How effective are hair transplants in African American patients?
Like in all other ethnic groups, hair transplantation in individuals of African-American or other African ethnicity is a procedure designed to restore permanently growing hair to areas of hair loss. The donor hairs come from the back and sometimes sides of the scalp, where a single donor strip is removed then the incision sutured closed. Once transplanted, the hairs first fall out at 2 to 3 weeks, then for the next 3 months, the scalp looks essentially like it did prior to the procedure. Three to four months later, the hairs will begin to grow, and over the next year the density will gradually increase as more and more of the hairs grow to their normal density and length.
There are however unique differences when working with the typically more curly hair – some advantageous, some disadvantageous, while others are just what they are. For advantages: because the hairs are curly, larger grafts can be used, many containing 2 to as many as 5 hairs, without compromising naturalness – this means more hair coverage per graft. Naturalness in general is the easiest to achieve with these curly hairs. The disadvantages: because the grafts are inherently larger due to their curl, they cannot be placed as closely together and fewer grafts are able to be transplanted in a single procedure. This often means that patients will desire a second procedure 8 -plus months later to achieve greater density by placing the second round of grafts between the prior placed original grafts. The other disadvantage is a greater risk of donor site detectability – the scar itself typically heals as a fine line, but for some reason the curliness of the hairs results in some patients in a slight parting of the hairs from both sides of the incision, something that can be detectable when the hair is cut short… Once the procedure is performed, patients are unable to shave the hair short, otherwise the donor site will be visible.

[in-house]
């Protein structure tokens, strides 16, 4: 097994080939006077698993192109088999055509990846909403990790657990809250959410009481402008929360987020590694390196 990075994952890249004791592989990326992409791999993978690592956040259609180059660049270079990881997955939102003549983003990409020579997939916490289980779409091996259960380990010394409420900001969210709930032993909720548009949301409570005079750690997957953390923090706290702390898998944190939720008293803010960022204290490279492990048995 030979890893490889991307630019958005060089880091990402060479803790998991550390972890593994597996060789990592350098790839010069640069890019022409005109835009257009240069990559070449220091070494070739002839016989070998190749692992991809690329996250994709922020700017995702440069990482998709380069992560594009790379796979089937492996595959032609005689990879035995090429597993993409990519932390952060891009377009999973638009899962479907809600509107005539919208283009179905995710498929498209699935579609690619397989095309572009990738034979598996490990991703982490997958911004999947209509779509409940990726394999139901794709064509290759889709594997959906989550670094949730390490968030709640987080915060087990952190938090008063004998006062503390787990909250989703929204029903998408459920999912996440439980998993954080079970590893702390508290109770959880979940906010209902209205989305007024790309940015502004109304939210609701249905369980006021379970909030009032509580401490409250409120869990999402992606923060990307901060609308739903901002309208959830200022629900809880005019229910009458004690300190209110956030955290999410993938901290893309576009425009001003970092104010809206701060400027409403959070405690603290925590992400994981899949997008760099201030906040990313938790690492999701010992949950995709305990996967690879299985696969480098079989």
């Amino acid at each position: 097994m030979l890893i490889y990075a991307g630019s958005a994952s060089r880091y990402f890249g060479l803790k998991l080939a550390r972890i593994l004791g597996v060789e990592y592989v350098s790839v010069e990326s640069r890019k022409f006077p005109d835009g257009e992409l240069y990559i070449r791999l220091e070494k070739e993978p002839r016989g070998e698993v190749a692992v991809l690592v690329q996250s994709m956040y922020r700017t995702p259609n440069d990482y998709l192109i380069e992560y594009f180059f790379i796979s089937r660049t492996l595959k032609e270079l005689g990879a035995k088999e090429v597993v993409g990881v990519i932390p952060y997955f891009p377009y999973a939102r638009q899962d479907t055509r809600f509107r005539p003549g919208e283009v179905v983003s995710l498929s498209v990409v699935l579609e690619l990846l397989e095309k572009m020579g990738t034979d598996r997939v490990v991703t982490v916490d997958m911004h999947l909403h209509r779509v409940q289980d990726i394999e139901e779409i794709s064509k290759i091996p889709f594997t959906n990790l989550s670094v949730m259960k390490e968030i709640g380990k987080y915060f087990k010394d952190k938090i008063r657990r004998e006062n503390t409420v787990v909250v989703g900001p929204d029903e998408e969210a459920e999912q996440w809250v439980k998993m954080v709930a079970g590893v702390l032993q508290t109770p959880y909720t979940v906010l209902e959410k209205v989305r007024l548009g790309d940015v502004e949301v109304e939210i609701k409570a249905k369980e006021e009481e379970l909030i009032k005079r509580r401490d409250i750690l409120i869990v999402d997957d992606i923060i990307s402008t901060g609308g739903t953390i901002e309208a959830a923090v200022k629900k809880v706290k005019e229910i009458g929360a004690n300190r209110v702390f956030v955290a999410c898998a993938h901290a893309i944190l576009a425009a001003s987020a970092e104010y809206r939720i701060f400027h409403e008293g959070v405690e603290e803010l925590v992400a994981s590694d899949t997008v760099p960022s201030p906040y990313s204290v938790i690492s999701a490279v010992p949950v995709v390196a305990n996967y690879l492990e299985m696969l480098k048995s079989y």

There are few risks with the procedure, and most are those associated with standard hair transplants. The donor site incision typically heals as a 2 mm wide incision, easily concealable with hair that is cut with anything longer than a razor with a #2 or #3 guard. Hair growth seems to be not as reliable in certain cases, especially in women who have a combination of traction alopecia (from tight hair pulling due to certain hair styles or from the application of hair extensions and weaves) and genetic hair loss, with often another etiology of the hair loss which can sometimes be difficult to diagnose. It is for this reason that Dr. Epstein will sometimes suggest a test procedure of 30 or so grafts to assess after 4 to 6 months the rate of hair growth before the undertaking of a larger definitive procedure.
Finally, despite the curliness of the hairs, transplantation of the beard and eyebrows is possible amongst individuals of this ethnic group. Similarly to transplantation of the scalp, a smaller number of grafts are utilized than that used in other ethnic groups.
Most of our patients travel from out of town to have it performed on a fly in/fly out basis. The entire procedure can be scheduled by phone and email, with Dr. Epstein able to evaluate photos sent by the patient.
Posted by Jeffrey S. Epstein, MD, FACS